Replacing the Safety Valve


Replacing the valve is a simple process. With the right tools it shouldn’t take more than a minute.

But first, an important warning:

The Mk. 2 safety valve has a manual release button, this button should only be touched once the machine is completely cool.

During normal operation the boiler and the safety valve will get burning hot. Additionally, if you press the button while the boiler is hot, scalding steam will be released from the valve, and could burn you.
Either wait for the machine to completely cool down, or cool it under the cold tap, before you use the pressure release button.

After brewing an espresso, and once the machine is completely cool – you should press the button on the safety valve to equalise the pressure in the lower boiler (you’ll hear a slight hiss). This will make unscrewing the boiler much easier.


Tools and parts required


  1. Remove the existing valve by unscrewing the whole valve. You may be able to do this with your fingers. If not, use a 13mm spanner (wrench), to loosen it. You want to place your spanner around the nut – that’s the part of the valve that has flat sides. In the image above it’s directly above the gold coloured safety ring, it’s on the outside of the boiler.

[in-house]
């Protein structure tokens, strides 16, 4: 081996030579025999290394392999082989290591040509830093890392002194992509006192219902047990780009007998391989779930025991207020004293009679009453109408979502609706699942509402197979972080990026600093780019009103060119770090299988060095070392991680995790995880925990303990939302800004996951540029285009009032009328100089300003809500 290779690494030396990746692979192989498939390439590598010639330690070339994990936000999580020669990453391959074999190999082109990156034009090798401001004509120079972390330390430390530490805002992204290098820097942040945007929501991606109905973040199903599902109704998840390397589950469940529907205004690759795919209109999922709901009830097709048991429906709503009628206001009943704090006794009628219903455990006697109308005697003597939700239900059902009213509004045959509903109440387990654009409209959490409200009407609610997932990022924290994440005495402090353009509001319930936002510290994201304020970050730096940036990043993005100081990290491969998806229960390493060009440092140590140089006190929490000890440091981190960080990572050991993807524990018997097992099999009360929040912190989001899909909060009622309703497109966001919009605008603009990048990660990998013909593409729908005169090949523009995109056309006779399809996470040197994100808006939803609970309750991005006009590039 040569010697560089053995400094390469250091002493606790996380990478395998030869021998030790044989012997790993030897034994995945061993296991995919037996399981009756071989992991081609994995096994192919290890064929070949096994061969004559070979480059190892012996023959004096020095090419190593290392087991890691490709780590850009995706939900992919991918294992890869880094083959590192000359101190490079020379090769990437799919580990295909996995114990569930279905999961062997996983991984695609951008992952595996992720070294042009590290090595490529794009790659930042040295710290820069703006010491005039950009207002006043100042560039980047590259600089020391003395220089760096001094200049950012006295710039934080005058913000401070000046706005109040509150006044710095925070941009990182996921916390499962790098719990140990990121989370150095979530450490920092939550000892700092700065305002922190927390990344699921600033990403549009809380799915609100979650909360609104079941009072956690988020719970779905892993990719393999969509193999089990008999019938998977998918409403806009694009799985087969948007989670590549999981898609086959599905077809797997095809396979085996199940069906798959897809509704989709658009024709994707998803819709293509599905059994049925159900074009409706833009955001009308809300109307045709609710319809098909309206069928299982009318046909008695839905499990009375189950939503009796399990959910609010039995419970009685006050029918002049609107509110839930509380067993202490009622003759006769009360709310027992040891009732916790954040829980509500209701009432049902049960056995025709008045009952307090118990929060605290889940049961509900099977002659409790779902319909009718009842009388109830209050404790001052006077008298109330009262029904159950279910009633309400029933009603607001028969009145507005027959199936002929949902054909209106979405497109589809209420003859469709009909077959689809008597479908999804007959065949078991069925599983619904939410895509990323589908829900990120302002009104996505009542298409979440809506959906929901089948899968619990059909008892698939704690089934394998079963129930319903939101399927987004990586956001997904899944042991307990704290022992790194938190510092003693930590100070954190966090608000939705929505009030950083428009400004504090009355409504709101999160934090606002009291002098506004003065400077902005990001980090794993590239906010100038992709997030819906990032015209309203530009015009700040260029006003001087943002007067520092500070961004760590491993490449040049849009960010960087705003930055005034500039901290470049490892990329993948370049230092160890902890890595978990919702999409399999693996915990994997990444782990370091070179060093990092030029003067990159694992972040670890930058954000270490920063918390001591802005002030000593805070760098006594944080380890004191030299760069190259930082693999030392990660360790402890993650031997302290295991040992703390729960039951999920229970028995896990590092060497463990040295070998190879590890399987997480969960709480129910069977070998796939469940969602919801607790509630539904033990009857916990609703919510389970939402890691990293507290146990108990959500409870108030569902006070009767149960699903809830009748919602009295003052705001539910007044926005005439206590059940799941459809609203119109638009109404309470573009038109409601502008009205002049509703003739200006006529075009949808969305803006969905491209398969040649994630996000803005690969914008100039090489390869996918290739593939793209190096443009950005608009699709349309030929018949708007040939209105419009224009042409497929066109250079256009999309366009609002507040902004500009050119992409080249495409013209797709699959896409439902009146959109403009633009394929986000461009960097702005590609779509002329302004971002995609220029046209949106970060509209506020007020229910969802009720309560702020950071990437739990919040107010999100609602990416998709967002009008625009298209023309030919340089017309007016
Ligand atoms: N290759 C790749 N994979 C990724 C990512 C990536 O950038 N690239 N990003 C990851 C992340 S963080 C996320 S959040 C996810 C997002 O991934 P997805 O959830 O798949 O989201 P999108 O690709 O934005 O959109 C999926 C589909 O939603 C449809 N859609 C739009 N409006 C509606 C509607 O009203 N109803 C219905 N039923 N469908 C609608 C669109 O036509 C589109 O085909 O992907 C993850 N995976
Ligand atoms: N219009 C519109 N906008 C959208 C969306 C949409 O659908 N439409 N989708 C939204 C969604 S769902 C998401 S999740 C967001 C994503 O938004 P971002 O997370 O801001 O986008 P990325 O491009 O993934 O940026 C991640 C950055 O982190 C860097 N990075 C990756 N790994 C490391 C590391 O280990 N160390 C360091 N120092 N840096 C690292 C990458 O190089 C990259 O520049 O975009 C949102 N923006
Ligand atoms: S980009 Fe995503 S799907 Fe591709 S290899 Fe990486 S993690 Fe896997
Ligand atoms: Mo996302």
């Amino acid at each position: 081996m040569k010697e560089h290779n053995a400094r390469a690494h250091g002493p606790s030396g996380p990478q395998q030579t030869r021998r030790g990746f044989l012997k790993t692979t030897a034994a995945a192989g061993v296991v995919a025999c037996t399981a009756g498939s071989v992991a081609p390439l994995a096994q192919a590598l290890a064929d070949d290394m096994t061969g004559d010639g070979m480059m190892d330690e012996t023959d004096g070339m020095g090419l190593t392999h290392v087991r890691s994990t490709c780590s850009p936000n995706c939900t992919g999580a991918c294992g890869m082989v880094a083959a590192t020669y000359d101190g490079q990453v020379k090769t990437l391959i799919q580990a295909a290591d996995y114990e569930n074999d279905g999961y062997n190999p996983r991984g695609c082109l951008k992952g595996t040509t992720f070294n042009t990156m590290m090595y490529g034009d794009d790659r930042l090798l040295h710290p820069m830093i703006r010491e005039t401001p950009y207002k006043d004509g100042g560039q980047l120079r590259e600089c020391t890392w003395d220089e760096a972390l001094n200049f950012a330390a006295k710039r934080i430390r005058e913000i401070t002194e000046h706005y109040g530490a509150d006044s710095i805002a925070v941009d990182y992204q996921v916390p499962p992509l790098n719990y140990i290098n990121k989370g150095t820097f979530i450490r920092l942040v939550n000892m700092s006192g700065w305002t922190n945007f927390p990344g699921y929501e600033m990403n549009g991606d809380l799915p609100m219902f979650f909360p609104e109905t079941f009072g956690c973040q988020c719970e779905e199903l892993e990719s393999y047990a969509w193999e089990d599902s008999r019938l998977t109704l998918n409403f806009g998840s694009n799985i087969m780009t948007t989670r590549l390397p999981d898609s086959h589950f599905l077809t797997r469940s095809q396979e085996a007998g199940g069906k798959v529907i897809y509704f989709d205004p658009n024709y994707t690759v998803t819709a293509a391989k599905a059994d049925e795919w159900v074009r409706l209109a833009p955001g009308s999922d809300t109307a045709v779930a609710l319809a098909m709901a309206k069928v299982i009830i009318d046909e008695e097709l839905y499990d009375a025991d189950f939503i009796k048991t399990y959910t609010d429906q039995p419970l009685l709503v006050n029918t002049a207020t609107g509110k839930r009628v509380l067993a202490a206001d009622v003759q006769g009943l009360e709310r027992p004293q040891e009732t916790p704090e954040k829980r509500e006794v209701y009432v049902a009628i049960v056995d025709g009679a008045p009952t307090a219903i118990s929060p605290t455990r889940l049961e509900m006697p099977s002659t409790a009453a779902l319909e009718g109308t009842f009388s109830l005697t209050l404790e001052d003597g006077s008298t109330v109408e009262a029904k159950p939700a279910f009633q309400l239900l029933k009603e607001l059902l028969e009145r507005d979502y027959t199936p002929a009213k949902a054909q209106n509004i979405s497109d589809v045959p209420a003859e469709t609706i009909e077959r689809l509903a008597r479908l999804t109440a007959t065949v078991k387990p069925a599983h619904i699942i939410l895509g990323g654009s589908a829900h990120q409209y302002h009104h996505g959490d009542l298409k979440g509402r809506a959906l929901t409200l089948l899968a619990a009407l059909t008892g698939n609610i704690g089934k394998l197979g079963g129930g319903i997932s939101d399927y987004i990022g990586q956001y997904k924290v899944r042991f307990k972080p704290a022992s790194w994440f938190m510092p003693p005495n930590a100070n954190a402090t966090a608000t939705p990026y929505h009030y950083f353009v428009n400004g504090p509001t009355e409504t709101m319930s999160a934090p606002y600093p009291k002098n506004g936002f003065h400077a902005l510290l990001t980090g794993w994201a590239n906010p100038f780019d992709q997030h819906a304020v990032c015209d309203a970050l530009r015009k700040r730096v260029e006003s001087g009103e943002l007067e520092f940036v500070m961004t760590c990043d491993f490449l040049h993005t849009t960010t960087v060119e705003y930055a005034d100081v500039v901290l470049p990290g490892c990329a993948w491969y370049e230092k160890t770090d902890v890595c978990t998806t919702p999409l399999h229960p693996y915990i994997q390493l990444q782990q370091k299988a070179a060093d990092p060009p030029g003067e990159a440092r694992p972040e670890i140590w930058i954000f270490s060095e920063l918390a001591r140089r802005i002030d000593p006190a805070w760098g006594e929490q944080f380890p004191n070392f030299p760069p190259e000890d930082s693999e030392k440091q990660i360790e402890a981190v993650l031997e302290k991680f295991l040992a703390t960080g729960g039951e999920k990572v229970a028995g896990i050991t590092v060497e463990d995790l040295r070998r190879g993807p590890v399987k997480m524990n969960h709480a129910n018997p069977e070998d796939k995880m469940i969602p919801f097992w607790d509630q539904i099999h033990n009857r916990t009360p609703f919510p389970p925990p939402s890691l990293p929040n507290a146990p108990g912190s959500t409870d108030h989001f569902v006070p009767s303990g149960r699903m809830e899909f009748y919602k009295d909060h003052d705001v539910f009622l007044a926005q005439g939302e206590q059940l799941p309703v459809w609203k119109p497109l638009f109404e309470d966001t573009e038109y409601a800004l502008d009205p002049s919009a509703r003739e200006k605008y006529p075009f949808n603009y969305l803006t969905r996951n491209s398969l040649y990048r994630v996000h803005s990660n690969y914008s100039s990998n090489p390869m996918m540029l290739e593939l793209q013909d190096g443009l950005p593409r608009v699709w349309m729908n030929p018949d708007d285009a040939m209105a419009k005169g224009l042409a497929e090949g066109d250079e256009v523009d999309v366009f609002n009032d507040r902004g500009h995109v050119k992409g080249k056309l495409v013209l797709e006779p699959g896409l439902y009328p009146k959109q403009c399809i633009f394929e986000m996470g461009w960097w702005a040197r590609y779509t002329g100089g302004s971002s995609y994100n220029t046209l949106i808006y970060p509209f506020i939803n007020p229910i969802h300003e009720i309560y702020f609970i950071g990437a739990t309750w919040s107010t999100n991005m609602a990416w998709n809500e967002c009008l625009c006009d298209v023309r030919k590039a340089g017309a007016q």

2. Screw the new valve in to the hole left by the old one. Screw it in hand tight, then use a 13 mm spanner to tighten so there is “metal on metal” contact between the boiler and the valve.

    You won’t need to tighten it very hard, the thing to feel for is a sudden increase in resistance when screwing it in (that’s when you get metal metal contact).

That’s it! If you have any questions, please either add a comment below, or contact support.


6 replies on “Replacing the Safety Valve

  • Joshua Brown

    You mention running it under a cool tap. Is there any concern with thermal stresses when doing that (or putting it in a cold water basin when camping)? I’d hate to ruin the material integrity of the boiler.

    • Ben @ 9Barista

      Hi Joshua – no, there are no concerns with that – the brass is thick and an inherently strong shape, so it’s absolutely fine to run under the cold tap, even when very hot right after brewing.


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